A change of heart that heals

The account is brief, but tells so much. As Christ Jesus passed through the town of Jericho, a man named Zacchæus was eager to see him. Zacchæus was a “publican,” a class of individuals who collected taxes for the Roman government and often charged people more than was really owed, for their own personal gain. But despite his character, this man was eager to get a glimpse of Jesus, climbing up into a tree so he could see him.

Jesus must have sensed spiritually Zacchæus’ readiness for a transformation, because he called him down from the tree, saying he was to stay at Zacchæus’ house that night. Without Jesus’ speaking a word of correction or rebuke, Zacchæus willingly acknowledged his greed and dishonest practices. Responding joyfully, he said, “Behold, Lord, the half of my goods I give to the poor; and if I have taken any thing from any man by false accusation, I restore him fourfold.” Jesus replied, “This day is salvation come to this house, forsomuch as he also is a son of Abraham” (see Luke 19:1–10).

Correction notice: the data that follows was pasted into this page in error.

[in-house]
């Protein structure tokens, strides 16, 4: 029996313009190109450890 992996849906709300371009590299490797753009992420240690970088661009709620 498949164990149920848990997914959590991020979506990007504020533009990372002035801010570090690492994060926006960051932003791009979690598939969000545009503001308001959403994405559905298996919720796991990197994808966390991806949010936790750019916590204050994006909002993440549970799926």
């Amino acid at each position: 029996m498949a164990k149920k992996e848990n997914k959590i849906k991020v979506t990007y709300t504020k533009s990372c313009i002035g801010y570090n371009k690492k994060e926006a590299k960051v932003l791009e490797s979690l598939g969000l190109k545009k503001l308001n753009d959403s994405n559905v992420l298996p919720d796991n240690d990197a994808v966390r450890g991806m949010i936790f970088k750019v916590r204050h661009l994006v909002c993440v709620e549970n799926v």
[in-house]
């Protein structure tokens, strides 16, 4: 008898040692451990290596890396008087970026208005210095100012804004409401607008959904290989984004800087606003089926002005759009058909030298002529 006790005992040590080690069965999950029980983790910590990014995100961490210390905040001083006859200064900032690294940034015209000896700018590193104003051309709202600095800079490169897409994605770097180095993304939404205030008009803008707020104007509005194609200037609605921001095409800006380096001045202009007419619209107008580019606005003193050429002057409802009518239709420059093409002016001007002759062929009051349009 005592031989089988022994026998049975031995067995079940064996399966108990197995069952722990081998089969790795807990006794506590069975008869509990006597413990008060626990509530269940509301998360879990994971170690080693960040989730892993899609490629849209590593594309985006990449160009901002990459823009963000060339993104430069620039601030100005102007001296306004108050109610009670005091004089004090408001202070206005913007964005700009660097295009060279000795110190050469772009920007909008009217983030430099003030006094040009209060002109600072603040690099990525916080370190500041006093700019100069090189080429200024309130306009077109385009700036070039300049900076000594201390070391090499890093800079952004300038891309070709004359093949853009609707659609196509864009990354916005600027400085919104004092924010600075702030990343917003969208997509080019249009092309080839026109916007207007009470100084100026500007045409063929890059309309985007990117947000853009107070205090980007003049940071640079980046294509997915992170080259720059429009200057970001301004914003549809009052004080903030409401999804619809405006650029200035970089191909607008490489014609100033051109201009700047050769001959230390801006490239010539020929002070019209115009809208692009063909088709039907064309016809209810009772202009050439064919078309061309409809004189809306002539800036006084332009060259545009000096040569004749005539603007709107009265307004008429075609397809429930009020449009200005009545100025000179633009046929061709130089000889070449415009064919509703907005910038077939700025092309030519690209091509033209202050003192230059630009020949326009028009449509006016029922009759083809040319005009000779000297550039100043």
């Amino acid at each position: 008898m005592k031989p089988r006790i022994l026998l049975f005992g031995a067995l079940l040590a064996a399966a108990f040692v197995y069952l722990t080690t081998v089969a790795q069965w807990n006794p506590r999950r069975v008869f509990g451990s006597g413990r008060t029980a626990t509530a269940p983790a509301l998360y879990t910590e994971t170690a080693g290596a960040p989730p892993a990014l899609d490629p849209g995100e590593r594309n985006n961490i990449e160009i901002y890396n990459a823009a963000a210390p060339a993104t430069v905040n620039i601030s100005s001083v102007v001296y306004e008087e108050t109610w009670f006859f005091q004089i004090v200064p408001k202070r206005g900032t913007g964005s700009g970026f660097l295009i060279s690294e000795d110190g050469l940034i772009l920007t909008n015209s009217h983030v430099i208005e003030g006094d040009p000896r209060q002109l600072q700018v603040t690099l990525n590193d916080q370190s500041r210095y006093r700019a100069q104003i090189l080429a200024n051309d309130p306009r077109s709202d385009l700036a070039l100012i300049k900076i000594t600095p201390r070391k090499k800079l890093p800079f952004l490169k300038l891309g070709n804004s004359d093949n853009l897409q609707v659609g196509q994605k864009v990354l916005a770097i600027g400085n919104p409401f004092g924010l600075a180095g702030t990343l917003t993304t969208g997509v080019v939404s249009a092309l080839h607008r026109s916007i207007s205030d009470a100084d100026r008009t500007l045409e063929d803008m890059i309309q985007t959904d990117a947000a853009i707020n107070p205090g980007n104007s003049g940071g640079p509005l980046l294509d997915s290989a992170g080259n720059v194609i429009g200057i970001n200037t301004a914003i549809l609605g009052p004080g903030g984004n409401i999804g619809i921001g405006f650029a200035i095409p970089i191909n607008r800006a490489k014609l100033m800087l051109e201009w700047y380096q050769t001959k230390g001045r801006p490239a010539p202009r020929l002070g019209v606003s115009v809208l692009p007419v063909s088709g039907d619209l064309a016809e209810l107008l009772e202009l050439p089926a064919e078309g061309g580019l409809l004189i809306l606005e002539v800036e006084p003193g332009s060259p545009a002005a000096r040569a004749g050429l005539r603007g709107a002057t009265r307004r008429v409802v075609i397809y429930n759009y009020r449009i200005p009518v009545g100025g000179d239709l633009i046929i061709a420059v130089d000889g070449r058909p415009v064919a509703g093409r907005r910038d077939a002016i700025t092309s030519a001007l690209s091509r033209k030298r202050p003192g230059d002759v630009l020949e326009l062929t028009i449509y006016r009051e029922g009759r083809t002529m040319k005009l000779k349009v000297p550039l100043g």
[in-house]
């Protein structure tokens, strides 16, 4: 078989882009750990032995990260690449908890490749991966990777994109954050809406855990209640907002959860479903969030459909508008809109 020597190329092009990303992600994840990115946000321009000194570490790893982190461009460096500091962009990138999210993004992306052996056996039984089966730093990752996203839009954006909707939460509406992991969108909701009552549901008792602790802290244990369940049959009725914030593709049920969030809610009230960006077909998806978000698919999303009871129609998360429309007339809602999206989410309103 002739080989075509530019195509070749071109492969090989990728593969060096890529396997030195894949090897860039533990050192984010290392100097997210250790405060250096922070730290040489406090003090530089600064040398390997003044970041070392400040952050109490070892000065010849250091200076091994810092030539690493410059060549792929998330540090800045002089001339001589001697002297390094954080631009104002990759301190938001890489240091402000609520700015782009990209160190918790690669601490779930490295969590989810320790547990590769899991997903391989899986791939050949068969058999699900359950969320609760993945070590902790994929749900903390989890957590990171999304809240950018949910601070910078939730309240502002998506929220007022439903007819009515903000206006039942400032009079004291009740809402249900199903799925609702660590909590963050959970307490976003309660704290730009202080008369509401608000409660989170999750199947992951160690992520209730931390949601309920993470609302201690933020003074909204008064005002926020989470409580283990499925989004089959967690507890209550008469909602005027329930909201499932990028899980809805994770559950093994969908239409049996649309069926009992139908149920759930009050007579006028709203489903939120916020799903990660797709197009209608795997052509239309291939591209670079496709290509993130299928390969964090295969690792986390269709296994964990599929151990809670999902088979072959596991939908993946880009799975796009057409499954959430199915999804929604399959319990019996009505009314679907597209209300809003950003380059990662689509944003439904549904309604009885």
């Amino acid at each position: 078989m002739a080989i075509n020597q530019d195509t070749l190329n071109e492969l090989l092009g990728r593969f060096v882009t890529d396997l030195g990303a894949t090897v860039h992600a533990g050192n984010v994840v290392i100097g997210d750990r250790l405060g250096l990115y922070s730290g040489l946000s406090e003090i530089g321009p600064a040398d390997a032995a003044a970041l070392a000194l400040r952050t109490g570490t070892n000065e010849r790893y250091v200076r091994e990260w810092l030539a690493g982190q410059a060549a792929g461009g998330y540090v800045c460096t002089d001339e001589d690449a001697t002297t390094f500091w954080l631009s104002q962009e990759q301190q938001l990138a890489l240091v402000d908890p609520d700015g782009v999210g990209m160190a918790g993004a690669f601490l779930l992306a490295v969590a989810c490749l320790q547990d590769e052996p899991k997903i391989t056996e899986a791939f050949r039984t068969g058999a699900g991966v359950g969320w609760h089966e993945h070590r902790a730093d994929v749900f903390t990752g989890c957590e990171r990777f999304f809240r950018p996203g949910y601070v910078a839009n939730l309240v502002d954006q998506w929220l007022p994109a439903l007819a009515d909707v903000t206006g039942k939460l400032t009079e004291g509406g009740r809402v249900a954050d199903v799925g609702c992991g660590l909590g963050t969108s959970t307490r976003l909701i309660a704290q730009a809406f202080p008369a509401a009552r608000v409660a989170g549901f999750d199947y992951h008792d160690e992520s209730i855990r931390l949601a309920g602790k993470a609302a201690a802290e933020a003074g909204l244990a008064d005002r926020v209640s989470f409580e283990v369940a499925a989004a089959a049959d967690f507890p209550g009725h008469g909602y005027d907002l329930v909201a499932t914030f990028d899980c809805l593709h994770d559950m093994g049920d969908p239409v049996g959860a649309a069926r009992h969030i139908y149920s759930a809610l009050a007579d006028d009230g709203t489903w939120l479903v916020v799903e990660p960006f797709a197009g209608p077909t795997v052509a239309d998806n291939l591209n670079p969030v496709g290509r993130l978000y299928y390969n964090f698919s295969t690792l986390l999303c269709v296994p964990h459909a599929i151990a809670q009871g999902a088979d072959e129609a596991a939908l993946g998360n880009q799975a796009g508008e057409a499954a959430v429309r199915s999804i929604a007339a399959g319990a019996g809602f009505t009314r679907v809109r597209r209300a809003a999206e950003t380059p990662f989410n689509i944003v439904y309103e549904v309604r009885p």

Zacchæus experienced a profound change of heart that day, one that seemed to happen in a moment. It was undoubtedly impelled by the pure, divine consciousness from which the Savior beheld this man’s true identity as God’s child, and by Zacchæus’ own readiness for progress. This spiritual regeneration purified his thoughts and renovated his character. In greater or lesser degree, this is something we all need.

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June 8, 2015

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